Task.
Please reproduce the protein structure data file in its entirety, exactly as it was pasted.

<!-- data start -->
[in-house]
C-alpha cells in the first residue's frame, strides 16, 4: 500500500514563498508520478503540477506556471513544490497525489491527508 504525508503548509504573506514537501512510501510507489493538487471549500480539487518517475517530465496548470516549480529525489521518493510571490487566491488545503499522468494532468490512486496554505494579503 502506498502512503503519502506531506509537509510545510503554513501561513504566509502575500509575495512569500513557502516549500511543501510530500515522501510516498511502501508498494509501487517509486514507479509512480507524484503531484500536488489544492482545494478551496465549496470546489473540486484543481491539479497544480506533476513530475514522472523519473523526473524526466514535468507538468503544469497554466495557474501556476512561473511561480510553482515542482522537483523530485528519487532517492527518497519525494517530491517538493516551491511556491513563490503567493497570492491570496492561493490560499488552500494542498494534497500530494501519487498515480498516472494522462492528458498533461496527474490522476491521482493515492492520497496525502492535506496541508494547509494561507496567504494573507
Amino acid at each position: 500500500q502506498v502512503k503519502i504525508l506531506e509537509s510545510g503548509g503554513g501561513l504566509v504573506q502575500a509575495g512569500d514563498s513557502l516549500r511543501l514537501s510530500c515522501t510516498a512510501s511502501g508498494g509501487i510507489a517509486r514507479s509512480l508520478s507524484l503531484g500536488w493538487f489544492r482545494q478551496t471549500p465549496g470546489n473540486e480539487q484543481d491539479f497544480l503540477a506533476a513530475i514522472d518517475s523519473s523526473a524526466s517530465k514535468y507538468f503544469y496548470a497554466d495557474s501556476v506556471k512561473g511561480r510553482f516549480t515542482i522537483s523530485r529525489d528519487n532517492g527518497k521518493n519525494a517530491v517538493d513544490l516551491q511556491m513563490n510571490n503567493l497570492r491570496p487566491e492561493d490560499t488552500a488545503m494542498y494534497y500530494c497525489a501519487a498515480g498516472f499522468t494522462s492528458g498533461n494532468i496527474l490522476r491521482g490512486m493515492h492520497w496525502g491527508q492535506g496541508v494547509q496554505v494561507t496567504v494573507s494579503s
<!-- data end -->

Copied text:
[in-house]
C-alpha cells in the first residue's frame, strides 16, 4: 500500500514563498508520478503540477506556471513544490497525489491527508 504525508503548509504573506514537501512510501510507489493538487471549500480539487518517475517530465496548470516549480529525489521518493510571490487566491488545503499522468494532468490512486496554505494579503 502506498502512503503519502506531506509537509510545510503554513501561513504566509502575500509575495512569500513557502516549500511543501510530500515522501510516498511502501508498494509501487517509486514507479509512480507524484503531484500536488489544492482545494478551496465549496470546489473540486484543481491539479497544480506533476513530475514522472523519473523526473524526466514535468507538468503544469497554466495557474501556476512561473511561480510553482515542482522537483523530485528519487532517492527518497519525494517530491517538493516551491511556491513563490503567493497570492491570496492561493490560499488552500494542498494534497500530494501519487498515480498516472494522462492528458498533461496527474490522476491521482493515492492520497496525502492535506496541508494547509494561507496567504494573507
Amino acid at each position: 500500500q502506498v502512503k503519502i504525508l506531506e509537509s510545510g503548509g503554513g501561513l504566509v504573506q502575500a509575495g512569500d514563498s513557502l516549500r511543501l514537501s510530500c515522501t510516498a512510501s511502501g508498494g509501487i510507489a517509486r514507479s509512480l508520478s507524484l503531484g500536488w493538487f489544492r482545494q478551496t471549500p465549496g470546489n473540486e480539487q484543481d491539479f497544480l503540477a506533476a513530475i514522472d518517475s523519473s523526473a524526466s517530465k514535468y507538468f503544469y496548470a497554466d495557474s501556476v506556471k512561473g511561480r510553482f516549480t515542482i522537483s523530485r529525489d528519487n532517492g527518497k521518493n519525494a517530491v517538493d513544490l516551491q511556491m513563490n510571490n503567493l497570492r491570496p487566491e492561493d490560499t488552500a488545503m494542498y494534497y500530494c497525489a501519487a498515480g498516472f499522468t494522462s492528458g498533461n494532468i496527474l490522476r491521482g490512486m493515492h492520497w496525502g491527508q492535506g496541508v494547509q496554505v494561507t496567504v494573507s494579503s